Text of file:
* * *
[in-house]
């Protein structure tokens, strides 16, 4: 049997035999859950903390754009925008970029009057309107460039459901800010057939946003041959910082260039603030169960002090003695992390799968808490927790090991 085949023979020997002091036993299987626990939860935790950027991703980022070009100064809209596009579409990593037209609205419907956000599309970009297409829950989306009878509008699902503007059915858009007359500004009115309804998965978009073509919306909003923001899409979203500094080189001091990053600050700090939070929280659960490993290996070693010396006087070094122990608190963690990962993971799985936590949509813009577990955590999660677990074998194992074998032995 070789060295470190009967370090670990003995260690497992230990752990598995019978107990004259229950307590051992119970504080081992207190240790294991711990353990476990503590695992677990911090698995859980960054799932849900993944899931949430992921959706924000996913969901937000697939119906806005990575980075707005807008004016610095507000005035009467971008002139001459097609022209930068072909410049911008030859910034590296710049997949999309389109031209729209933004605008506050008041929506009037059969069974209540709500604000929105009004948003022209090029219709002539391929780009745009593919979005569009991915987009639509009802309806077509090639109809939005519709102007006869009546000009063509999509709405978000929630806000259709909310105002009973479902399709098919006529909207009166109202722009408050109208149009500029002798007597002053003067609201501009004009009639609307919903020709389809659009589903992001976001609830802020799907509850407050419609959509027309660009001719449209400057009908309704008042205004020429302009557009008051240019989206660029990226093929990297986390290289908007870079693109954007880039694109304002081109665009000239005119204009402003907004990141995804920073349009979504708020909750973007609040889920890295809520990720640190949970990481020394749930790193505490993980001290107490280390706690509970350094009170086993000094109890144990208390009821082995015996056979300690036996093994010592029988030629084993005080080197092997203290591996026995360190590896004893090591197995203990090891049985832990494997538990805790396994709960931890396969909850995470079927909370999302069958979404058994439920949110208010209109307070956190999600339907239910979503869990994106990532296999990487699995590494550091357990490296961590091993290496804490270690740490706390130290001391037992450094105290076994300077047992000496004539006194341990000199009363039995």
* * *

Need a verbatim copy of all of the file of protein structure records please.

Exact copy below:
[in-house]
């Protein structure tokens, strides 16, 4: 049997035999859950903390754009925008970029009057309107460039459901800010057939946003041959910082260039603030169960002090003695992390799968808490927790090991 085949023979020997002091036993299987626990939860935790950027991703980022070009100064809209596009579409990593037209609205419907956000599309970009297409829950989306009878509008699902503007059915858009007359500004009115309804998965978009073509919306909003923001899409979203500094080189001091990053600050700090939070929280659960490993290996070693010396006087070094122990608190963690990962993971799985936590949509813009577990955590999660677990074998194992074998032995 070789060295470190009967370090670990003995260690497992230990752990598995019978107990004259229950307590051992119970504080081992207190240790294991711990353990476990503590695992677990911090698995859980960054799932849900993944899931949430992921959706924000996913969901937000697939119906806005990575980075707005807008004016610095507000005035009467971008002139001459097609022209930068072909410049911008030859910034590296710049997949999309389109031209729209933004605008506050008041929506009037059969069974209540709500604000929105009004948003022209090029219709002539391929780009745009593919979005569009991915987009639509009802309806077509090639109809939005519709102007006869009546000009063509999509709405978000929630806000259709909310105002009973479902399709098919006529909207009166109202722009408050109208149009500029002798007597002053003067609201501009004009009639609307919903020709389809659009589903992001976001609830802020799907509850407050419609959509027309660009001719449209400057009908309704008042205004020429302009557009008051240019989206660029990226093929990297986390290289908007870079693109954007880039694109304002081109665009000239005119204009402003907004990141995804920073349009979504708020909750973007609040889920890295809520990720640190949970990481020394749930790193505490993980001290107490280390706690509970350094009170086993000094109890144990208390009821082995015996056979300690036996093994010592029988030629084993005080080197092997203290591996026995360190590896004893090591197995203990090891049985832990494997538990805790396994709960931890396969909850995470079927909370999302069958979404058994439920949110208010209109307070956190999600339907239910979503869990994106990532296999990487699995590494550091357990490296961590091993290496804490270690740490706390130290001391037992450094105290076994300077047992000496004539006194341990000199009363039995």